National Academy of Sciences Endorses Trout Unlimited's Primary Recommendations for Atlantic Salmon Recovery


National Academy of Sciences Endorses Trout Unlimited’s Primary Recommendations for Atlantic Salmon Recovery

National Academy of Sciences Endorses Trout Unlimited’s Primary Recommendations for Atlantic Salmon Recovery

Jeff Reardon
New England Conservation Director
Trout Unlimited

1/22/2004 — Washington — The National Academy of Sciences National Research Council (NRC) this week identified urgent actions to reverse the depletion of wild Atlantic salmon, a federally listed endangered species. The NRC policy recommendations include those advocated for years by Trout Unlimited (TU), including:

A program of systemic dam removal, designed to eliminate obstacles to the passage of migrating salmon, should start immediately.
Hatcheries should be used sparingly to increase the salmon population.
When hatcheries are used, their focus should be to preserve the genetic diversity of remaining wild salmon populations by providing them with a secure place to grow, if necessary.
Stocking streams with salmon or nonnative fishes should be avoided, because they may mate with or crowd out wild salmon, or out-compete them for food.
Mitigating the effects of acid rain on Maines salmon rivers, including a pilot stream-liming project to reduce stream acidity to promote salmon recovery.
Improved monitoring of water quality and better efforts to prevent farmed salmon from escaping are essential.
Fishing for wild Atlantic salmon should continue to be prohibited.
A comprehensive decision-analysis approach should be established to prioritize and coordinate efforts to restore the salmon.

The good news is that the NAS has identified the same priorities that TU, other conservation groups, the state of Maine, and federal agencies are already working on, said Jeff Reardon, TU New England Conservation Director. The bad news is that we have nowhere near the resources we need to implement the NAS recommendations.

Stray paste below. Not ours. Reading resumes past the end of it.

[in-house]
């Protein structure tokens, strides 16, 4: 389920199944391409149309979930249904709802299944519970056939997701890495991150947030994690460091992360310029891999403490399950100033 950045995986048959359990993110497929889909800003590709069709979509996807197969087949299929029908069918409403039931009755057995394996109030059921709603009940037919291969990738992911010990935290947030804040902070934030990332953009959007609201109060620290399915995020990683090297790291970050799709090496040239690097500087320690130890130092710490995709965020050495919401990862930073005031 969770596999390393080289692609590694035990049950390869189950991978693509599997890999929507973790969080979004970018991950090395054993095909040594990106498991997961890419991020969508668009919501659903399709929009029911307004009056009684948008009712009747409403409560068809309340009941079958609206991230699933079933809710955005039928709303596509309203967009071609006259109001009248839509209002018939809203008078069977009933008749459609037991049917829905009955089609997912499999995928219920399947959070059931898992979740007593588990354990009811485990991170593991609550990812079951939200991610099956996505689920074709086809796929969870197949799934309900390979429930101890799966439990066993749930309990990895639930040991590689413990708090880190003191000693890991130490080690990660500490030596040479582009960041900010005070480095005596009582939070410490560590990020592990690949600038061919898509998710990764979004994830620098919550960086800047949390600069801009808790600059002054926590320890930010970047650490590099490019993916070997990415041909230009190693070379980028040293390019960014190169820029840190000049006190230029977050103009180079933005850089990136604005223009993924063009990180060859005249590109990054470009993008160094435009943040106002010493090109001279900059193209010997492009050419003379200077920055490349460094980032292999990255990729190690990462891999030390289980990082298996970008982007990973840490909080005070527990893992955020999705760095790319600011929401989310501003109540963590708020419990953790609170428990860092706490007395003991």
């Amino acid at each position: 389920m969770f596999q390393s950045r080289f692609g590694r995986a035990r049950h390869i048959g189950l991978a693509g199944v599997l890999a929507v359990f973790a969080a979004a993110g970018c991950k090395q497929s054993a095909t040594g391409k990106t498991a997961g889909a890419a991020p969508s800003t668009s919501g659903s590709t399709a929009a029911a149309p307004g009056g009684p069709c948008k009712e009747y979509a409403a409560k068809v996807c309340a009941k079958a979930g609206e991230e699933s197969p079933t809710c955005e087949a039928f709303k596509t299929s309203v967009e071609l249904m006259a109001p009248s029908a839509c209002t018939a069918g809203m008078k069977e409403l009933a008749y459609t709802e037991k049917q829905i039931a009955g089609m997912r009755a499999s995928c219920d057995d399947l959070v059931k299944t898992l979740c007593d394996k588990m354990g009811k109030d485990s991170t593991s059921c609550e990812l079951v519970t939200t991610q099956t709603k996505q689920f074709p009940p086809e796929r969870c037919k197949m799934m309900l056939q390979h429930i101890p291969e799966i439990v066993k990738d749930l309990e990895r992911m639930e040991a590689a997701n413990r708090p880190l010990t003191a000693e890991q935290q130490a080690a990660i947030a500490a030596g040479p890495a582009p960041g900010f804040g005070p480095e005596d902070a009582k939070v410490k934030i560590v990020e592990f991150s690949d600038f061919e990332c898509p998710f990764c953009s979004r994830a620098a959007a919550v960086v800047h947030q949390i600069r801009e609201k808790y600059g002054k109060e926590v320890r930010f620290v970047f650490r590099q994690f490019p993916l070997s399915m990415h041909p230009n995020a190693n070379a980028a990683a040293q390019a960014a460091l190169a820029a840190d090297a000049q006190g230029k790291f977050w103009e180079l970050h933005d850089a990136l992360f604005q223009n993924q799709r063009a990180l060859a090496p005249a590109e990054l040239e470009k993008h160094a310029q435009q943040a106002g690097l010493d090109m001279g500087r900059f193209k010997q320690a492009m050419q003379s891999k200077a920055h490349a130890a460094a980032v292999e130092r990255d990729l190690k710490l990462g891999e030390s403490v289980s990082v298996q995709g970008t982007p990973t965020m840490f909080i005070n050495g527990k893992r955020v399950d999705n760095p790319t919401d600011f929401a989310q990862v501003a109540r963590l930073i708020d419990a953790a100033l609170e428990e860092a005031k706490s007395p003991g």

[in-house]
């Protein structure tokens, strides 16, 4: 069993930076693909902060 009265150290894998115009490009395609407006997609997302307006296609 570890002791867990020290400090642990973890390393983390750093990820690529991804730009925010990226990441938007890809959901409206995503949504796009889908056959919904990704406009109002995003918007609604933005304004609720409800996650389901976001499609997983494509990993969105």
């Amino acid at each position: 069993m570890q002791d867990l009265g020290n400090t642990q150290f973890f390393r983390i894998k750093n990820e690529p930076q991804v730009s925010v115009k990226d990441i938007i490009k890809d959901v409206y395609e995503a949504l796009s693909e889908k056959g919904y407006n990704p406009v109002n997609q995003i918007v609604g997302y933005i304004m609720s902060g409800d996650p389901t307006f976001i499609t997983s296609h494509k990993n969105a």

The report identified the Penobscot River, Maines largest, as critical to U.S. Atlantic salmon survival: Since most Maine salmon are now in the Penobscot River, that population should be a primary focus for rehabilitating the species in Maine. The report also called the recently announced Penobscot Partnership encouraging.

The Penobscot Partnership is a working agreement among TU and other conservation groups, the Penobscot Indian Nation, the state of Maine, the Department of the Interior, and the dams owner, Pennsylvania Power and Light Corporation, to remove two dams and bypass a third on the river. An estimated $50 million will be needed to implement the partnerships goals.

TU called for additional funding to implement the NAS recommendations. These recommendations, in conjunction with the initiative to remove the Penobscot dams, represent the last best chance for Atlantic salmon recovery, but they cannot be accomplished without significant new resources, said Leon Szeptycki, TU Eastern Conservation Director. A good first step would be to secure funding to implement the Penobscot Partnership.

The NRC report was requested and funded by Congress in the wake of the 2000 decision to list Atlantic salmon runs in eight Maine rivers as endangered. The report, and an interim report released in 2002, confirms that the science behind the listing was sound and that immediate action is needed to prevent the extinction of the last remaining runs of Atlantic salmon in the United States.

Mission: Trout Unlimited is North Americas leading coldwater fisheries conservation organization, dedicated to the conservation, protection and restoration of trout and salmon fisheries and their watersheds. The organization has more than 130,000 members in 450 chapters in North America.

Date: 1/22/2004